Interview with NOAA head Jane Lubchenco about the state of the oceans


Jane Lubchenco, head of the National Oceanic and Atmospheric Administration gives an update on the state of the oceans. She discusses how climate change is affecting ocean ecosystems including coral reefs  and what the administration plans to do about overfishing. Originally broadcasted on June 8, 2009 on the nationally syndicated Diane Rehm show (WAMU, NPR).  Click below for a 20 min. clip of the  audio interview.


Go here to listen to the entire interview.

Read a related post about Dr. Lubchenco’s assignment of head of NOAA here.

Climate change deniers are betraying the planet – Paul Krugman


Paul Krugman, an op-ed columnist for the New York Times has written an interesting article likening the members of the US Senate who voted against the Waxman-Markey climate change bill as “a form of treason against the planet

212 representatives voted no. A handful of these no votes came from representatives who considered the bill too weak, but most rejected the bill because they rejected the whole notion that we have to do something about greenhouse gases. And as I watched the deniers make their arguments, I couldn’t help thinking that I was watching a form of treason — treason against the planet.

An extreme opinion? Maybe so, but Krugman’s argument is convincing:

Well, sometimes even the most authoritative analyses get things wrong. And if dissenting opinion-makers and politicians based their dissent on hard work and hard thinking — if they had carefully studied the issue, consulted with experts and concluded that the overwhelming scientific consensus was misguided — they could at least claim to be acting responsibly.

But if you watched the debate on Friday, you didn’t see people who’ve thought hard about a crucial issue, and are trying to do the right thing. What you saw, instead, were people who show no sign of being interested in the truth. They don’t like the political and policy implications of climate change, so they’ve decided not to believe in it — and they’ll grab any argument, no matter how disreputable, that feeds their denial.

Indeed, if there was a defining moment in Friday’s debate, it was the declaration by Representative Paul Broun of Georgia that climate change is nothing but a “hoax” that has been “perpetrated out of the scientific community.” I’d call this a crazy conspiracy theory, but doing so would actually be unfair to crazy conspiracy theorists. After all, to believe that global warming is a hoax you have to believe in a vast cabal consisting of thousands of scientists — a cabal so powerful that it has managed to create false records on everything from global temperatures to Arctic sea ice.

Yet Mr. Broun’s declaration was met with applause.

How people like this get into power in the first place is more than a little disturbing. Krugman’s conclusions could be equally applied to Australian politics, with the recent attempt by Senator Steve Fielding to railroad the Australian climate change bill by concluding that “climate change isn’t real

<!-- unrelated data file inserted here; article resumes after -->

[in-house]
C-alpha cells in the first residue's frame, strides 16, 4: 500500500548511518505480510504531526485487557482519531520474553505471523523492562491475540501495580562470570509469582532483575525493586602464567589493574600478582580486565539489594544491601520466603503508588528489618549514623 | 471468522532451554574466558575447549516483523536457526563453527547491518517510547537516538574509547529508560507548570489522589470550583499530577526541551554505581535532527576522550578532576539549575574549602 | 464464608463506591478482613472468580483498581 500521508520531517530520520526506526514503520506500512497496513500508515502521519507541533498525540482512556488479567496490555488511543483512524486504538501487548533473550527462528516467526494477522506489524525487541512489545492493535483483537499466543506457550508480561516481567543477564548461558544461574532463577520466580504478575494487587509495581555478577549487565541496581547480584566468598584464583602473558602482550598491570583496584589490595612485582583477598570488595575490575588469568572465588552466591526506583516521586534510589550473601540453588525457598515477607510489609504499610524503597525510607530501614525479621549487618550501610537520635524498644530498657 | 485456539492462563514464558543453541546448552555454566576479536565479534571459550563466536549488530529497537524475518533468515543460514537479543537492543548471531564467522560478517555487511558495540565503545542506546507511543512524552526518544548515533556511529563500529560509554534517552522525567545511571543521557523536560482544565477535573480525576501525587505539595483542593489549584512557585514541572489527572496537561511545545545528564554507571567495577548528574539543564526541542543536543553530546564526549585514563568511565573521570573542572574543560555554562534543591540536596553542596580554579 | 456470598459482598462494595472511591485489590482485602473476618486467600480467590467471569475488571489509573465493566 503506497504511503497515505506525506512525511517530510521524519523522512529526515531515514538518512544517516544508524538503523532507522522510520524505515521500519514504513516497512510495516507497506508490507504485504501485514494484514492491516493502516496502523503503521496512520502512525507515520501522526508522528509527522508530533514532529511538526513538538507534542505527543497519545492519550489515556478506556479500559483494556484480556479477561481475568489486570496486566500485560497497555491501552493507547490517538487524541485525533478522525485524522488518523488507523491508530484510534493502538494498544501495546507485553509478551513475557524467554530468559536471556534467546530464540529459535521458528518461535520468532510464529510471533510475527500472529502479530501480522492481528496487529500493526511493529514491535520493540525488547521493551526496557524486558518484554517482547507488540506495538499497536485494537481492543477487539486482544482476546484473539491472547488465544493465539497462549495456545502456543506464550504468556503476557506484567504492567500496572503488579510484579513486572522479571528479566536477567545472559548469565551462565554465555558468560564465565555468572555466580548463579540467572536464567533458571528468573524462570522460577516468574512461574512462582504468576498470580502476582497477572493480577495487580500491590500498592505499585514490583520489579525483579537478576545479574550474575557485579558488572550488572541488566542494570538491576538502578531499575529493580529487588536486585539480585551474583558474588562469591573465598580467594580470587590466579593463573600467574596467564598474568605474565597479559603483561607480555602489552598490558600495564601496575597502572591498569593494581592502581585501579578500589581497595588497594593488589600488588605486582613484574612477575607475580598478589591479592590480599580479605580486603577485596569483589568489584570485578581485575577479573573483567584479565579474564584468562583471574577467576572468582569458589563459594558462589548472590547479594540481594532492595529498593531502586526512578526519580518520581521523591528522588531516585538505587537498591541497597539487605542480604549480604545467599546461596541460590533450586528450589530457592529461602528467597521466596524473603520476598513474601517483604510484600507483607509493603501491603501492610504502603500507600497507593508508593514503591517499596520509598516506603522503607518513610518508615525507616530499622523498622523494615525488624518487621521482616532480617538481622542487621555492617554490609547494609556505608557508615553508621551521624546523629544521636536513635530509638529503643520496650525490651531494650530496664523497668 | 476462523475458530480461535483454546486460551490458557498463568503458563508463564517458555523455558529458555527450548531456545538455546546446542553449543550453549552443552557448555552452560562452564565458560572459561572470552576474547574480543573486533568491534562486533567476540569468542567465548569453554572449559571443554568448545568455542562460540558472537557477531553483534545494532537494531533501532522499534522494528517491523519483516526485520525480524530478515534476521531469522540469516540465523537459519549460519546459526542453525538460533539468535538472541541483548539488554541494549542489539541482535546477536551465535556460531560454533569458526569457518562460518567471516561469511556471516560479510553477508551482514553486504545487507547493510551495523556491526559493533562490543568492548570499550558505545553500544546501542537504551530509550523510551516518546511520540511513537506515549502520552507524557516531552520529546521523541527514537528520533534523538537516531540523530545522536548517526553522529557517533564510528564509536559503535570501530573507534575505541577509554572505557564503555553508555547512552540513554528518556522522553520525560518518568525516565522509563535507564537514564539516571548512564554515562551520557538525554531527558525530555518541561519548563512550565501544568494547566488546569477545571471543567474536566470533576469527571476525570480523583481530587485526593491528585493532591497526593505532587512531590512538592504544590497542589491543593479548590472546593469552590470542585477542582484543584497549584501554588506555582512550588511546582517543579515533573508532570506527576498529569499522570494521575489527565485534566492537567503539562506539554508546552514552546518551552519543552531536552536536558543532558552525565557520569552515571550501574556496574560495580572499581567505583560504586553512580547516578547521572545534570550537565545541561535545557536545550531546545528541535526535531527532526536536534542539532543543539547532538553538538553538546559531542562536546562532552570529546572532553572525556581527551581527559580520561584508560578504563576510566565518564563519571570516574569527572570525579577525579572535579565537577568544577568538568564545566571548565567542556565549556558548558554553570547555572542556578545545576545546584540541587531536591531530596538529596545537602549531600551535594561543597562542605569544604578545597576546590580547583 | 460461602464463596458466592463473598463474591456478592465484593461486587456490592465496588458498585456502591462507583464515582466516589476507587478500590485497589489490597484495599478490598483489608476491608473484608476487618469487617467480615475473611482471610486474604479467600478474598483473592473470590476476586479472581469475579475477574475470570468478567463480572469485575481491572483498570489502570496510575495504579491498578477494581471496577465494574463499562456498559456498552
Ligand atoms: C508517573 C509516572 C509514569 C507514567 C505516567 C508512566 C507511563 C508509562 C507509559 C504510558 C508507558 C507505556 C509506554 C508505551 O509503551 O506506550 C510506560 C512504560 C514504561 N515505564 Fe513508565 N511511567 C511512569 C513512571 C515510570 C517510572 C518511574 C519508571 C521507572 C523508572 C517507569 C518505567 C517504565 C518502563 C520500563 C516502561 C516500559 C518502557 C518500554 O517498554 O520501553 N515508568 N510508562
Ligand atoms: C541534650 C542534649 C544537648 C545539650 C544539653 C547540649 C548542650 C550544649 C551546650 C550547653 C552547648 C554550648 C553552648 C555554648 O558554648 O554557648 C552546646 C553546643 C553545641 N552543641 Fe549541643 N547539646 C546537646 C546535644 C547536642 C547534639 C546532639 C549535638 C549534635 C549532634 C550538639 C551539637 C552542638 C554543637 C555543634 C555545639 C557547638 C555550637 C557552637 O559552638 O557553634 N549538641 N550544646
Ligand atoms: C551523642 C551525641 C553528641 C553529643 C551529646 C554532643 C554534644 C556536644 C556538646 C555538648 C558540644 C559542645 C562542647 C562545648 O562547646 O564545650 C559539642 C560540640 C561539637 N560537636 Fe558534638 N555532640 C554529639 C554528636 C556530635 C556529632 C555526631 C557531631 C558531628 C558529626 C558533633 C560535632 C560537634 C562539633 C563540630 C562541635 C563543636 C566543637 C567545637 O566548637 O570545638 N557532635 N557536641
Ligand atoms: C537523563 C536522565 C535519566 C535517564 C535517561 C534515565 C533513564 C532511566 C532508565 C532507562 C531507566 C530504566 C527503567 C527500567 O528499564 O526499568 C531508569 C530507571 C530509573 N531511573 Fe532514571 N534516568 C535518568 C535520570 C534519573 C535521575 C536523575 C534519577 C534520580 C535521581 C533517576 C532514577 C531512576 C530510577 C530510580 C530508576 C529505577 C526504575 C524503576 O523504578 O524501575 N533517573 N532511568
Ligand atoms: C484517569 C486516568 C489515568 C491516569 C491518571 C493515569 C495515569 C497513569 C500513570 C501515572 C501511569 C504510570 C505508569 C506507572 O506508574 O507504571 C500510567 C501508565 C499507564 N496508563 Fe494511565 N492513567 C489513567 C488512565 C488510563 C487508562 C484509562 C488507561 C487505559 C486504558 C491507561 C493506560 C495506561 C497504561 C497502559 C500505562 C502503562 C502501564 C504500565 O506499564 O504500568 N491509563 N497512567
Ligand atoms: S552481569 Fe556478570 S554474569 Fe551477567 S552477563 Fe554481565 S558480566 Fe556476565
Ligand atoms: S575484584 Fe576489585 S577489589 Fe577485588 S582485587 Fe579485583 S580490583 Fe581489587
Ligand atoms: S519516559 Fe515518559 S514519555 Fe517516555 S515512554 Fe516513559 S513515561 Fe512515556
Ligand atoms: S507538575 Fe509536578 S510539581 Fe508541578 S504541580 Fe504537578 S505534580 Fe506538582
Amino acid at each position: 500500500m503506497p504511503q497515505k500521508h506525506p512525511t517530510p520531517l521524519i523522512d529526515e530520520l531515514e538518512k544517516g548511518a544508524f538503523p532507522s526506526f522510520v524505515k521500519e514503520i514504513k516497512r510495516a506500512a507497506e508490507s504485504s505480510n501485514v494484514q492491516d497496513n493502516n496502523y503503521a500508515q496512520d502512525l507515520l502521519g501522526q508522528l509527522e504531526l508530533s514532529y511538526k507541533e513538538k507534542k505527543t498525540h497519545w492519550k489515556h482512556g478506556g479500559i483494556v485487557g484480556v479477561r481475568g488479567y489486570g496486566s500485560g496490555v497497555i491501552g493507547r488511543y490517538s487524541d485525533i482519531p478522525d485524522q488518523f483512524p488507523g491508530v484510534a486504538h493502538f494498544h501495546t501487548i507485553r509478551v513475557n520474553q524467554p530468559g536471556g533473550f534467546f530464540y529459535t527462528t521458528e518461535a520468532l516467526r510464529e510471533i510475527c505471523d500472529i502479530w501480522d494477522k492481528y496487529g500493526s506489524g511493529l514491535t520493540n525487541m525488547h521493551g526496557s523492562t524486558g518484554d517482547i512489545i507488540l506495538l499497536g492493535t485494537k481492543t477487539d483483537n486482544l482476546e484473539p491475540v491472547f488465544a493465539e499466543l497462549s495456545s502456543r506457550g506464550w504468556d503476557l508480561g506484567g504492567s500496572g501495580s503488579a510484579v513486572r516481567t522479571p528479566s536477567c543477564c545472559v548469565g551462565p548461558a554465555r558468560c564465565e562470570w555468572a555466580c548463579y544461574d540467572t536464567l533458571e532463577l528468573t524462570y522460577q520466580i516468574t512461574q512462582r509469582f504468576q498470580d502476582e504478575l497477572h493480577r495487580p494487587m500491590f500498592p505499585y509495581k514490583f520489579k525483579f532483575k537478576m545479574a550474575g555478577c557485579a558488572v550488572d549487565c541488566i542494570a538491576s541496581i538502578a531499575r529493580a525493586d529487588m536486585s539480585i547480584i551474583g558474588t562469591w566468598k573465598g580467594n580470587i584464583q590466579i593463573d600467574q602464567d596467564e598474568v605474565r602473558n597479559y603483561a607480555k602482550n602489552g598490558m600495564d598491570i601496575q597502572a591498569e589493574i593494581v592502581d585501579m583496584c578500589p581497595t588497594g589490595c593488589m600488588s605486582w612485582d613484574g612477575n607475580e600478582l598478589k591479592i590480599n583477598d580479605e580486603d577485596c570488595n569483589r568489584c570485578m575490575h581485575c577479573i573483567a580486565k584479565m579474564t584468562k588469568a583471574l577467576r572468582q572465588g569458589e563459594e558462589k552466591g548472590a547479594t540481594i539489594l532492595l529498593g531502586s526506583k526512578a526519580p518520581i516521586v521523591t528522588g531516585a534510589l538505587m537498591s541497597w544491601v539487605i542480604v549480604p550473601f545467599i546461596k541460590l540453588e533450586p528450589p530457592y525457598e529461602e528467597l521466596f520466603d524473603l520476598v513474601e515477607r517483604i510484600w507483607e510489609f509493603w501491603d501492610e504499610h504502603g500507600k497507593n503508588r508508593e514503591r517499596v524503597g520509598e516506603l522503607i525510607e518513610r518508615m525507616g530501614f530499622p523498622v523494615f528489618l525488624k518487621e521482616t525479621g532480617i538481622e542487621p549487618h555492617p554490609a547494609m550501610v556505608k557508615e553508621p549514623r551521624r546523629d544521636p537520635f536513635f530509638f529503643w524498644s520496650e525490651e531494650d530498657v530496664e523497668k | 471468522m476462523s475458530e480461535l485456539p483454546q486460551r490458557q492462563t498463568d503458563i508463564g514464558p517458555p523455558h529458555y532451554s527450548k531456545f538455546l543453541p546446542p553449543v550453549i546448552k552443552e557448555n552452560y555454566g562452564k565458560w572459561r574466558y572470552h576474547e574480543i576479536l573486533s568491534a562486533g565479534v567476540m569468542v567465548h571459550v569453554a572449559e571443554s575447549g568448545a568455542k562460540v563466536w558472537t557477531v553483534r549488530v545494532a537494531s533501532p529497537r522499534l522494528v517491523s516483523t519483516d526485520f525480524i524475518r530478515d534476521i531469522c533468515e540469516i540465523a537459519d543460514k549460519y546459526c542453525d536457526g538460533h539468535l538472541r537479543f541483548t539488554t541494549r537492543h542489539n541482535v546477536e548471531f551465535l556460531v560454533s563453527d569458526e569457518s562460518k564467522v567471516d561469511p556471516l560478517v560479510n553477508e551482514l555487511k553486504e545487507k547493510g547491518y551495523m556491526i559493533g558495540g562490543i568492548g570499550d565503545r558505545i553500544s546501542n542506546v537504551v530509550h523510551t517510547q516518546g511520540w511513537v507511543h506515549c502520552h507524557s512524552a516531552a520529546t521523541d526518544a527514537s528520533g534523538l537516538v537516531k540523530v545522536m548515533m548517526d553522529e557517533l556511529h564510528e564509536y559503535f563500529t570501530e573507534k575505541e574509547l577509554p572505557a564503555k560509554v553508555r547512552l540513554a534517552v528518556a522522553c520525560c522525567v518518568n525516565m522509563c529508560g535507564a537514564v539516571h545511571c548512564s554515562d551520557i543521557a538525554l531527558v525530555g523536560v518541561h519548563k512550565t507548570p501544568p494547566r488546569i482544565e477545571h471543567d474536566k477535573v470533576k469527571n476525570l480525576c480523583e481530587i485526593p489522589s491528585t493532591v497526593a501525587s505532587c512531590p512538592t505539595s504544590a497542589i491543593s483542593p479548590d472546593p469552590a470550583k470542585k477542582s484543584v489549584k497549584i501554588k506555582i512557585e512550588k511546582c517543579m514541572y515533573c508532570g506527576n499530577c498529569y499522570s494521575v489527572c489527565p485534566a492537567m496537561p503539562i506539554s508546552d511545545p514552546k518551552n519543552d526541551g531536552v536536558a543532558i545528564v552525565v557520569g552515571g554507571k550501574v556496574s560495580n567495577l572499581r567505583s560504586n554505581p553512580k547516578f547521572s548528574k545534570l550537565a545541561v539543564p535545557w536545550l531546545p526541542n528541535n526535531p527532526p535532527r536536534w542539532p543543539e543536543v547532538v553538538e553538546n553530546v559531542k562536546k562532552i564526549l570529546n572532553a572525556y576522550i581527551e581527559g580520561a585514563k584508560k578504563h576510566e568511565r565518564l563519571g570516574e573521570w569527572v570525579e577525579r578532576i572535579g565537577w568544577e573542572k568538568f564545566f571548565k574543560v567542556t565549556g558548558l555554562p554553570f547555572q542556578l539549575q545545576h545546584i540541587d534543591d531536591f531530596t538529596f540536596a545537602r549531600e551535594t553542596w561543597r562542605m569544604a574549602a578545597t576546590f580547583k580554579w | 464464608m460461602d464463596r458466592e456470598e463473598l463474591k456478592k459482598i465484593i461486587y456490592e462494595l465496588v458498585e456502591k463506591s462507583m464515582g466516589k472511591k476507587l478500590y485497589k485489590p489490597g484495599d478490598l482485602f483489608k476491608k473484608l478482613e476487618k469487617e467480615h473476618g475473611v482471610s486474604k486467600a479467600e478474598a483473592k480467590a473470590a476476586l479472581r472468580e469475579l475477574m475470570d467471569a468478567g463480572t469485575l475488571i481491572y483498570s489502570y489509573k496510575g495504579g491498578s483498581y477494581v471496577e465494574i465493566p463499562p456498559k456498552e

… the deniers are choosing, willfully, to ignore that threat, placing future generations of Americans in grave danger, simply because it’s in their political interest to pretend that there’s nothing to worry about. If that’s not betrayal, I don’t know what is.

Sarychev volcano


This incredible photograph was  taken from the International Space Station and captures the eruption of the Sarychev Volcano, Kuril Island chain, Japan. From the NASA’s Earth Observatory:

The main column is one of a series of plumes that rose above Matua Island (48.1 degrees north latitude and 153.2 degrees east longitude) on June 12. The plume appears to be a combination of brown ash and white steam. The vigorously rising plume gives the steam a bubble-like appearance; the surrounding atmosphere has been shoved up by the shock wave of the eruption. The smooth white cloud on top may be water condensation that resulted from rapid rising and cooling of the air mass above the ash column, and is probably a transient feature (the eruption plume is starting to punch through). The structure also indicates that little to no shearing winds were present at the time to disrupt the plume. By contrast, a cloud of denser, gray ash — most probably a pyroclastic flow — appears to be hugging the ground, descending from the volcano summit. The rising eruption plume casts a shadow to the northwest of the island (bottom center). Brown ash at a lower altitude of the atmosphere spreads out above the ground at upper right. Low-level stratus clouds approach Matua Island from the east, wrapping around the lower slopes of the volcano. Only about 1.5 kilometers of the coastline of Matua Island (upper center) can be seen beneath the clouds and ash.

Off the back of this volcano is the predictable response of how volcanoes emit so much more CO2 than humans. Straight from the How to Talk to a Global Warming Skeptic guide:

Objection: One decent-sized volcanic eruption puts more CO2 in the atmosphere than a decade of human emissions. It’s ridiculous to think reducing human CO2 emissions will have any effect.

Answer: Not only is this false, it couldn’t possibly be true given the CO2 record from any of the dozens of sampling stations around the globe. If it were true that individual volcanic eruptions dominated human emissions and were causing the rise in CO2 concentrations, then these CO2 records would be full of spikes — one for each eruption. Instead, such records show a smooth and regular trend. The fact of the matter is, the sum total of all CO2 out-gassed by active volcanoes amounts to about 1/150th of anthropogenic emissions.

If you haven’t seen the Grist series in “How to talk to a climate change“, I strongly recommend checking it out. It covers pretty much every recycled argument out there (with varying degrees of sophistication ranging from ‘silly’ to ‘specious’). Hopefully somebody can now tell Jennifer Marohasy exactly why we should be worried about ‘small’ changes’, or save Australian Senator Steve Fielding from looking too ignorant when he announces to the Government that he is ‘unconvinced about climate change‘.

US house of representatives passes major climate change bill


From the NYT:


Published: June 26, 2009

WASHINGTON — The House passed legislation on Friday intended to address global warming and transform the way the nation produces and uses energy. The vote was the first time either house of Congress had approved a bill meant to curb the heat-trapping gases scientists have linked to climate change. The legislation, which passed despite deep divisions among Democrats, could lead to profound changes in many sectors of the economy, including electric power generation, agriculture, manufacturing and construction.